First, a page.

Unfortunately, this means that people who use Tylenol for common purposes may be at risk of serious side effects. According to recent studies, the people who are most at risk for Tylenol-related liver damage are those who have depression, chronic pain, or who take a combination of acetaminophen-containing products at once. These people are at risk for unintentional overdose, which can result in severe liver necrosis and acute liver failure. People who use Tylenol to treat stomach flu or hangover are at risk, too, because they may not have enough glutathione present to absorb the NAPQI.
Specifically, people who are injured by OTC Tylenol may experience acute or sudden liver failure. These conditions can lead to hospitalization, liver transplant and death. An antidote is available to reduce toxicity, but it’s most effective when administered quickly (e.g., within 8-10 hours of ingestion) and may not be well tolerated due to vomiting. Liver transplant could also be required in as little as 48 hours.
This is not the type of fast action consumers usually think of when it comes to Tylenol. For years, the drug’s makers have profited from the drug’s reputation as a fast-acting remedy that’s safe to administer at home without a prescription. Although Johnson & Johnson and McNeil-PPC contend that their product comes with warnings about liver damage, consumers and other critics allege the warnings are not strong enough and do not adequately reflect the full extent of the risk.
People Who Filed Tylenol Lawsuits
Plaintiffs who file Tylenol liver damage lawsuits include people who have experienced liver damage and loved ones or representatives of people who have died from liver failure. These plaintiffs claim that the drug’s makers failed in their duties to produce a safe product and adequately warn consumers about risks associated with Tylenol. They also state they would not have taken Tylenol had they been adequately informed about the hazards.
Plaintiffs include people like Charlotte Thompson, a Florida woman who sued McNeil-PPC and Johnson & Johnson in state court in February 2012. Thompson took Tylenol for several days before she was taken to the emergency room in February 2008. She experienced severe liver damage and was hospitalized for several days. In addition to severe physical injuries, she has also experienced emotional injury, loss of earning capacity, and significant medical expenses. Her case is pending in federal court.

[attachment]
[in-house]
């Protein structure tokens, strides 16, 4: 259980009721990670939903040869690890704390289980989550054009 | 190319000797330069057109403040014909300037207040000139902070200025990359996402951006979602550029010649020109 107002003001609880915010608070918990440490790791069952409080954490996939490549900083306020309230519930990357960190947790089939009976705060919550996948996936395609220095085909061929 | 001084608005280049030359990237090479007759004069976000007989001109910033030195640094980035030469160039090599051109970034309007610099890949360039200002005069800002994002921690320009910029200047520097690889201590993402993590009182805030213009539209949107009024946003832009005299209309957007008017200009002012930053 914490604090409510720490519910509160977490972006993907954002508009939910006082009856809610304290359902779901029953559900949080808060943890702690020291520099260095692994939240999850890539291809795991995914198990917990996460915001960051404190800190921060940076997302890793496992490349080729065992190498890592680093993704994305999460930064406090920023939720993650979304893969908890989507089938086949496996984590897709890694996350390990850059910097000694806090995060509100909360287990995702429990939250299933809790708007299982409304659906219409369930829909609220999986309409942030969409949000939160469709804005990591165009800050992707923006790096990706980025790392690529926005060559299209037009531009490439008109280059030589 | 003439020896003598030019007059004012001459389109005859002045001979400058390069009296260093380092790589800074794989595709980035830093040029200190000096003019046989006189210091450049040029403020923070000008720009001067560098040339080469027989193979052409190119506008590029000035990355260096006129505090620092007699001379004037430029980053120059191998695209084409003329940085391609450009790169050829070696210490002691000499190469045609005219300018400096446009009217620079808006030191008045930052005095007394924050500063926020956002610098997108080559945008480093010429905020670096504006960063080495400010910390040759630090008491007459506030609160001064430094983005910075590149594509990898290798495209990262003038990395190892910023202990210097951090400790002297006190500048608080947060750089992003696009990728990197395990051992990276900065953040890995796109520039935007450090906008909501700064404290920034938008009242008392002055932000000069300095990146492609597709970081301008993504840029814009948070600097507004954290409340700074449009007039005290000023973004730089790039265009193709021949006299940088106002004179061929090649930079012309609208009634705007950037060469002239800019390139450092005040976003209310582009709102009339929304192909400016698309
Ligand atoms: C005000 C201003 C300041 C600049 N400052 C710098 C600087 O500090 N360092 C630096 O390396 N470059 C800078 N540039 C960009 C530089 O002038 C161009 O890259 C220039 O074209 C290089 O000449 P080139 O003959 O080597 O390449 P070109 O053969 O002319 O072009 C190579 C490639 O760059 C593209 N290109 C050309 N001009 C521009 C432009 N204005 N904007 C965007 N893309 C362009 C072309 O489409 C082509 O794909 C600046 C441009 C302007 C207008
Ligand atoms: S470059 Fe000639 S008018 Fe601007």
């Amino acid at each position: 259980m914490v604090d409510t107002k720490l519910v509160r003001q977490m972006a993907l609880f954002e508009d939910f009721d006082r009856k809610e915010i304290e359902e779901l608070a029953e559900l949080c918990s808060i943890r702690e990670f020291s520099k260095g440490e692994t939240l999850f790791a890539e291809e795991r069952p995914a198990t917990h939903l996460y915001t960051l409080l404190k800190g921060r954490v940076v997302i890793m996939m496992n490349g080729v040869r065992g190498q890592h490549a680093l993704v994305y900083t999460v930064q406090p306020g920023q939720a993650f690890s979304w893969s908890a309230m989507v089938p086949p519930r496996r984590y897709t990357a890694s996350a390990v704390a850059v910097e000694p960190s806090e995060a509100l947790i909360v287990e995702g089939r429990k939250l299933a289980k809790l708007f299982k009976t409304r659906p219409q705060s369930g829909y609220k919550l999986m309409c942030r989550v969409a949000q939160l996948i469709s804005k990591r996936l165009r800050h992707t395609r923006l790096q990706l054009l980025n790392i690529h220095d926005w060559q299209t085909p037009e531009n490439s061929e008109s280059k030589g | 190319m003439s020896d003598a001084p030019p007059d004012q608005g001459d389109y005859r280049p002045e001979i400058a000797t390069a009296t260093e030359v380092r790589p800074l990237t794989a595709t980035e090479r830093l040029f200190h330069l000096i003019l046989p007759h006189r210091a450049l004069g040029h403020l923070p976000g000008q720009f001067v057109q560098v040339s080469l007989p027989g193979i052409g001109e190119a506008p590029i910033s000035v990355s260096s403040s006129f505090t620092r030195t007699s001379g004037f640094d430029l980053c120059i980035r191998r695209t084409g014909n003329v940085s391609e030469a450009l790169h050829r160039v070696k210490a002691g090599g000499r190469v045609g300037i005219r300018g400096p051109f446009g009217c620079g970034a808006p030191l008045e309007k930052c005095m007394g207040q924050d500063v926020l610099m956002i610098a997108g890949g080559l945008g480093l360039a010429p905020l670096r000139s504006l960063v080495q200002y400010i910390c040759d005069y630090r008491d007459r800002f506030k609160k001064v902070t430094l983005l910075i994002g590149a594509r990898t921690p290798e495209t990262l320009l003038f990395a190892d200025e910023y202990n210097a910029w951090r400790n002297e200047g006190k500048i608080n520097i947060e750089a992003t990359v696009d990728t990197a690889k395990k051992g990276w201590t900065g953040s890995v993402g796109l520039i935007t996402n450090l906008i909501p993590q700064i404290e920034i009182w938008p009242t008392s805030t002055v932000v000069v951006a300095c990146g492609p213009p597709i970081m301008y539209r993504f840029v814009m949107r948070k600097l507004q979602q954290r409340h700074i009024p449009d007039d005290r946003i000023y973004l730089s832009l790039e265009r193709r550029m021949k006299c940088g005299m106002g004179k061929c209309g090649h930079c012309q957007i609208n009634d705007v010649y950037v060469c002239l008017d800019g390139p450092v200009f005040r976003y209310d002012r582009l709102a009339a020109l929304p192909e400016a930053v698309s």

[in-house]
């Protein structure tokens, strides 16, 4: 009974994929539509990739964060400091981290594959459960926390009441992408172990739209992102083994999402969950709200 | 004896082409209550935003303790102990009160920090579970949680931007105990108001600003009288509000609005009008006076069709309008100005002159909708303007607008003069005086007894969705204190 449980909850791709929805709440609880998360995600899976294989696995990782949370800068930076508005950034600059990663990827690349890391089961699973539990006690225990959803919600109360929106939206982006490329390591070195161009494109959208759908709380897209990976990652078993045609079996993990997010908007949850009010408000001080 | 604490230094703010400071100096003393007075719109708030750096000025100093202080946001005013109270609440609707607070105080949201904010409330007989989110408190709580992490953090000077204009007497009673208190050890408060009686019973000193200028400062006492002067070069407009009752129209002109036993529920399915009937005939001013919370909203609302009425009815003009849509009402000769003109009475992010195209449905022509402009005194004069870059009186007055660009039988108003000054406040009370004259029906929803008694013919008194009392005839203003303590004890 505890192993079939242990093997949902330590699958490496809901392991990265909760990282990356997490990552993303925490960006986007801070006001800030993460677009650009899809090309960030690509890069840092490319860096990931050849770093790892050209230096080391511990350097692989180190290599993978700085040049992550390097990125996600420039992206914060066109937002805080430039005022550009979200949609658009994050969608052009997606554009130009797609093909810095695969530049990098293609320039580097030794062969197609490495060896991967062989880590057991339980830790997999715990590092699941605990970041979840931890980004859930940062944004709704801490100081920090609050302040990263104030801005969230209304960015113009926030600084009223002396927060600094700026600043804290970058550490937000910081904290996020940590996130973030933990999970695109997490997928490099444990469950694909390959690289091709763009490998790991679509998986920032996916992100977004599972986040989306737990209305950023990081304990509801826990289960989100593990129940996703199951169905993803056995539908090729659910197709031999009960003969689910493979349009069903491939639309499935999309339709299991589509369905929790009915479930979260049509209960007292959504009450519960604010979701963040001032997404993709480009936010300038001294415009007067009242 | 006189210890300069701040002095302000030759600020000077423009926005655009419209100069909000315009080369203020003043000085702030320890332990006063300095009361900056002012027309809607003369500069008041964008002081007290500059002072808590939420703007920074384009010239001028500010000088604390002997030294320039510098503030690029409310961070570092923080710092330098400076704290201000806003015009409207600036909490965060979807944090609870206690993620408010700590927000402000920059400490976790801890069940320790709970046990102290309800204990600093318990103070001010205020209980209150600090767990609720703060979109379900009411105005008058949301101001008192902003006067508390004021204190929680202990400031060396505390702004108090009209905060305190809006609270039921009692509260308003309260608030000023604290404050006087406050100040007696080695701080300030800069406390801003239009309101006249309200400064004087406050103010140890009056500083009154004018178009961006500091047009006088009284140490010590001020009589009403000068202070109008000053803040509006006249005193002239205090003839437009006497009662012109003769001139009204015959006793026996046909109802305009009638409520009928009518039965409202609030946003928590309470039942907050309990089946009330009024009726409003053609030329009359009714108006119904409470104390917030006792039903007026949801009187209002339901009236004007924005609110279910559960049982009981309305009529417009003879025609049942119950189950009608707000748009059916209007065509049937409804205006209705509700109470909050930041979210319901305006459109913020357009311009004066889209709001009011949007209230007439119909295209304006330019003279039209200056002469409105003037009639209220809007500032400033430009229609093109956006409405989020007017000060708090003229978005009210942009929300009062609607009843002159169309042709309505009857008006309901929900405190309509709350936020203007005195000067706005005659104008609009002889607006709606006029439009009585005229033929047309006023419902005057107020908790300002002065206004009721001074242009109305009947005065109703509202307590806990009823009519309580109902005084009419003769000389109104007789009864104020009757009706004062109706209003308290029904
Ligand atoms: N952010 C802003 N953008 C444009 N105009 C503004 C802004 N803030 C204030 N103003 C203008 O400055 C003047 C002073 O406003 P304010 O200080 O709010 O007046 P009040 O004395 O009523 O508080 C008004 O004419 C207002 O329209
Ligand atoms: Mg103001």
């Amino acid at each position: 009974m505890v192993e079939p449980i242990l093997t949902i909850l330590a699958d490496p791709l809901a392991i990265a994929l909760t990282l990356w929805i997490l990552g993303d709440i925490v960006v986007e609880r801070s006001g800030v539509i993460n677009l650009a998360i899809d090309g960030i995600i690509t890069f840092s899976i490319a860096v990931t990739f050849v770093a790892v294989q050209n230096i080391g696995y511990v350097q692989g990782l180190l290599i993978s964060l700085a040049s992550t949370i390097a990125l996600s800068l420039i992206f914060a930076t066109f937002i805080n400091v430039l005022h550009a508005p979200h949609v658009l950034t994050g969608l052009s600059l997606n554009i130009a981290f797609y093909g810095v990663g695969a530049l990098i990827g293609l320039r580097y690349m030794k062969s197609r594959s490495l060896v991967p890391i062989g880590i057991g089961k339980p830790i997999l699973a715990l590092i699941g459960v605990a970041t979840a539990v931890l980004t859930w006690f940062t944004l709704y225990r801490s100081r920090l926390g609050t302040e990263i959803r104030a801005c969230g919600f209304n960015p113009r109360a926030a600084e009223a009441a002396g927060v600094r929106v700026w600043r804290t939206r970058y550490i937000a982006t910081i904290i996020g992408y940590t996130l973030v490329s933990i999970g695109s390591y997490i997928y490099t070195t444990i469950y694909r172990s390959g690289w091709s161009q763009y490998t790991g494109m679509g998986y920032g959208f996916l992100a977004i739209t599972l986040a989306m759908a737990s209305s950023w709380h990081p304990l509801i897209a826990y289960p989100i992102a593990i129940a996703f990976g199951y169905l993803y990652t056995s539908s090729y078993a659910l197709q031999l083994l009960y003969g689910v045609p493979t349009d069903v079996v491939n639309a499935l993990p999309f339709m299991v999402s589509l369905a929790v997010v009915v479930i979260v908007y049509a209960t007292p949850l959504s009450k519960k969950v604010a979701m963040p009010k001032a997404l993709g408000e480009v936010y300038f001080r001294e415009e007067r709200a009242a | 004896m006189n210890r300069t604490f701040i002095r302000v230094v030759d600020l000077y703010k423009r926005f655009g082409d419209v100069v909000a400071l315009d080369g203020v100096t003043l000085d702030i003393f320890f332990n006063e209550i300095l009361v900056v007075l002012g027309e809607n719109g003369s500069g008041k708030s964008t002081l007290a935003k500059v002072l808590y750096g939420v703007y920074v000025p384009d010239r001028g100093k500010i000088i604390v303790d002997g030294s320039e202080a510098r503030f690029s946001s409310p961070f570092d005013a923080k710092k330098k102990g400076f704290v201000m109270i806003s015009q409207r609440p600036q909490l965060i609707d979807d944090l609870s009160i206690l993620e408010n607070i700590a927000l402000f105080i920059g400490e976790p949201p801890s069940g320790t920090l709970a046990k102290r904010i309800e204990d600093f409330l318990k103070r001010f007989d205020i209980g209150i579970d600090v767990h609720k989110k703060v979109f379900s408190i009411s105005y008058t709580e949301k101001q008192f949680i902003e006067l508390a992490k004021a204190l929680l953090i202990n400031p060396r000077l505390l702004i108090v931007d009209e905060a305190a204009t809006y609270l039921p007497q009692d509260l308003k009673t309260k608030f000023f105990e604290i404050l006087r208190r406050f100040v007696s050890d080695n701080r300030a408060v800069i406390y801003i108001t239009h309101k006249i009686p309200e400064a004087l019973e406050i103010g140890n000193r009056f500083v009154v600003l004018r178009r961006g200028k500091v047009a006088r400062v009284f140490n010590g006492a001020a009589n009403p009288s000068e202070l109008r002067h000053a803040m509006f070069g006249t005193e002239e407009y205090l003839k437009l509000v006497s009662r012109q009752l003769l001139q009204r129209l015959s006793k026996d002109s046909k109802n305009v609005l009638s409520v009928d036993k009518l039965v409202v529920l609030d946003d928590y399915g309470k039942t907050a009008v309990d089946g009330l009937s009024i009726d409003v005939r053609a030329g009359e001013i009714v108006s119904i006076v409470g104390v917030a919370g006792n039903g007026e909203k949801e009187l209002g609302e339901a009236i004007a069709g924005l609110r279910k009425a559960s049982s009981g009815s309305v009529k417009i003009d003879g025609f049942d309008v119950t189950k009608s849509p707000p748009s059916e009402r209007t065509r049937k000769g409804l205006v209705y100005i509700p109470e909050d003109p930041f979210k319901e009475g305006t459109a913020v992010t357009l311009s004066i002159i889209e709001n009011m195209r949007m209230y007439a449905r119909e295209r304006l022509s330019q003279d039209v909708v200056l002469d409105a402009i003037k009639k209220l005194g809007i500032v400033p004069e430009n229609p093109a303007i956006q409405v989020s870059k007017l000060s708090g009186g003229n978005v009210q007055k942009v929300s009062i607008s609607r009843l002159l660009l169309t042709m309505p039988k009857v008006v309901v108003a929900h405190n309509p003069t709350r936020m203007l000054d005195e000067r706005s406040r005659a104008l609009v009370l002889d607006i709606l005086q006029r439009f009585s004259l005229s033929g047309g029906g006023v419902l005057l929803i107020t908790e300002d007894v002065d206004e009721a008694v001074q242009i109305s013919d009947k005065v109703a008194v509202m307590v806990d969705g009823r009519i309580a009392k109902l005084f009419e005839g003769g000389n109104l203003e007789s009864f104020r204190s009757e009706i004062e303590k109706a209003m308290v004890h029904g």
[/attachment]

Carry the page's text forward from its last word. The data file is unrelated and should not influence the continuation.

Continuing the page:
|Some other people who filed lawsuits include:|
|A Kentucky woman, Patricia Burdin, suffered severe injury, including acute liver failure, after taking Extra Strength Tylenol and Lortab. She took the drugs in the dosages directed by her physician, but was admitted to the emergency room with fulminant liver failure in May 2011. She and her husband filed a lawsuit in the Philadelphia Court of Common Pleas in January 2013. Their lawsuit includes her allegations of physical and emotional injuries and economic losses and her husband’s loss of consortium claim. The lawsuit is pending in the federal MDL.|
|After taking Tylenol, Tonja Rash was taken to Park Ridge Medical Center’s emergency room in Chattanooga, Tenn., on or about April 20, 2010. She experienced acute liver failure and was transferred to Vanderbilt University Medical Center on April 22. She died that day. Her husband and her father, as executor of her estate, filed a lawsuit against McNeil-PPC and Johnson & Johnson in the Philadelphia Court of Common Pleas in January 2013. The lawsuit was later transferred to the federal MDL.|
|People injured by Tylenol claim McNeil and J&J:|
|Negligently designed, manufactured and marketed Tylenol.|
|Inadequately labeled their product and made a “conscious decision” not to re-label or otherwise inform the “unsuspecting consumer public” of its hazards.|
|Misrepresented and over-promoted the safety and effectiveness of Tylenol to fraudulently induce consumers to buy the product.|
|Hid information about the product’s hazards from consumers.|
|“Recklessly disregarded the fact that Tylenol causes debilitating and potentially lethal side effects.”|
|Marketed Tylenol “without disclosing these side effects where there were safer alternative methods for pain relief.”|
What to Ask Your Tylenol Lawyer
It is best to contact an experienced drug injury attorney before filing a Tylenol lawsuit. An attorney can help you determine whether you are eligible to file a claim and explain the case process.
You should feel free to ask your attorney questions. One of the first things you should ask is how long you have to file a claim. This is because each state limits the amount of time a plaintiff has to file a lawsuit after being injured.
You should also ask your attorney what type of medical evidence you will be expected to provide. For instance, your attorney will want to know:
- When you ingested Tylenol
- Which brand name you used
- The dosage taken
- Prescriptions you have taken
- When you were hospitalized and what treatment you received
- What type of liver damage you were diagnosed with
If you decide to file a Tylenol liver damage lawsuit on behalf of yourself or a loved one, Drugwatch’s Patient Advocates can provide more information on what to expect when contacting an attorney and questions you should consider asking.